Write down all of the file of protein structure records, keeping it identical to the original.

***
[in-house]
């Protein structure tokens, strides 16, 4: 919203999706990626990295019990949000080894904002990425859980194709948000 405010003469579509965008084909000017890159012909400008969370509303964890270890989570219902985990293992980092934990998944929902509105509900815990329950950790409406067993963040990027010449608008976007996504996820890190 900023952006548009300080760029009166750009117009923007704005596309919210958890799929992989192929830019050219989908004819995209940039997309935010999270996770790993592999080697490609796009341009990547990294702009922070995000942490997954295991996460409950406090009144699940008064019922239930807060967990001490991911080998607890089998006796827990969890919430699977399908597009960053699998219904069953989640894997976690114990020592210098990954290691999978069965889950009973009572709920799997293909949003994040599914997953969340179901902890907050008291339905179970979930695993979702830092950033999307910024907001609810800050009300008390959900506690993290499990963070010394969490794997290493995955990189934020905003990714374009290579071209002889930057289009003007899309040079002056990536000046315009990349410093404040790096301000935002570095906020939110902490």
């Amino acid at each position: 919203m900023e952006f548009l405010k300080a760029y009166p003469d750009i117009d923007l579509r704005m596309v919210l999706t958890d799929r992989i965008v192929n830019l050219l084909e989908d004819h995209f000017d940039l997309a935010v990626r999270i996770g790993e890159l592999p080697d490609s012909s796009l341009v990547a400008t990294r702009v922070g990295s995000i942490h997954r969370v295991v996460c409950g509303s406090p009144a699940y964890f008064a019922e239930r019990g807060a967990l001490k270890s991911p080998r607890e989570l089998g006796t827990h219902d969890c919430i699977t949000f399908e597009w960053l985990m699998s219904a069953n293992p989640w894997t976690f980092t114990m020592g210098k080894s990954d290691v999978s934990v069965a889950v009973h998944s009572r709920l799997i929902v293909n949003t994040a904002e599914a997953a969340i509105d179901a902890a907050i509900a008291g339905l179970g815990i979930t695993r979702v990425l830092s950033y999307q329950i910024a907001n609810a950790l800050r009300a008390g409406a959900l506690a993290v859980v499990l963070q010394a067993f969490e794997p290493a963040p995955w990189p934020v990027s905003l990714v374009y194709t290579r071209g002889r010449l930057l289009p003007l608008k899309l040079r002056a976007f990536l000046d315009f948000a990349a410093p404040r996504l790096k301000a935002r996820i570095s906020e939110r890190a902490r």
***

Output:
[in-house]
């Protein structure tokens, strides 16, 4: 919203999706990626990295019990949000080894904002990425859980194709948000 405010003469579509965008084909000017890159012909400008969370509303964890270890989570219902985990293992980092934990998944929902509105509900815990329950950790409406067993963040990027010449608008976007996504996820890190 900023952006548009300080760029009166750009117009923007704005596309919210958890799929992989192929830019050219989908004819995209940039997309935010999270996770790993592999080697490609796009341009990547990294702009922070995000942490997954295991996460409950406090009144699940008064019922239930807060967990001490991911080998607890089998006796827990969890919430699977399908597009960053699998219904069953989640894997976690114990020592210098990954290691999978069965889950009973009572709920799997293909949003994040599914997953969340179901902890907050008291339905179970979930695993979702830092950033999307910024907001609810800050009300008390959900506690993290499990963070010394969490794997290493995955990189934020905003990714374009290579071209002889930057289009003007899309040079002056990536000046315009990349410093404040790096301000935002570095906020939110902490």
């Amino acid at each position: 919203m900023e952006f548009l405010k300080a760029y009166p003469d750009i117009d923007l579509r704005m596309v919210l999706t958890d799929r992989i965008v192929n830019l050219l084909e989908d004819h995209f000017d940039l997309a935010v990626r999270i996770g790993e890159l592999p080697d490609s012909s796009l341009v990547a400008t990294r702009v922070g990295s995000i942490h997954r969370v295991v996460c409950g509303s406090p009144a699940y964890f008064a019922e239930r019990g807060a967990l001490k270890s991911p080998r607890e989570l089998g006796t827990h219902d969890c919430i699977t949000f399908e597009w960053l985990m699998s219904a069953n293992p989640w894997t976690f980092t114990m020592g210098k080894s990954d290691v999978s934990v069965a889950v009973h998944s009572r709920l799997i929902v293909n949003t994040a904002e599914a997953a969340i509105d179901a902890a907050i509900a008291g339905l179970g815990i979930t695993r979702v990425l830092s950033y999307q329950i910024a907001n609810a950790l800050r009300a008390g409406a959900l506690a993290v859980v499990l963070q010394a067993f969490e794997p290493a963040p995955w990189p934020v990027s905003l990714v374009y194709t290579r071209g002889r010449l930057l289009p003007l608008k899309l040079r002056a976007f990536l000046d315009f948000a990349a410093p404040r996504l790096k301000a935002r996820i570095s906020e939110r890190a902490r």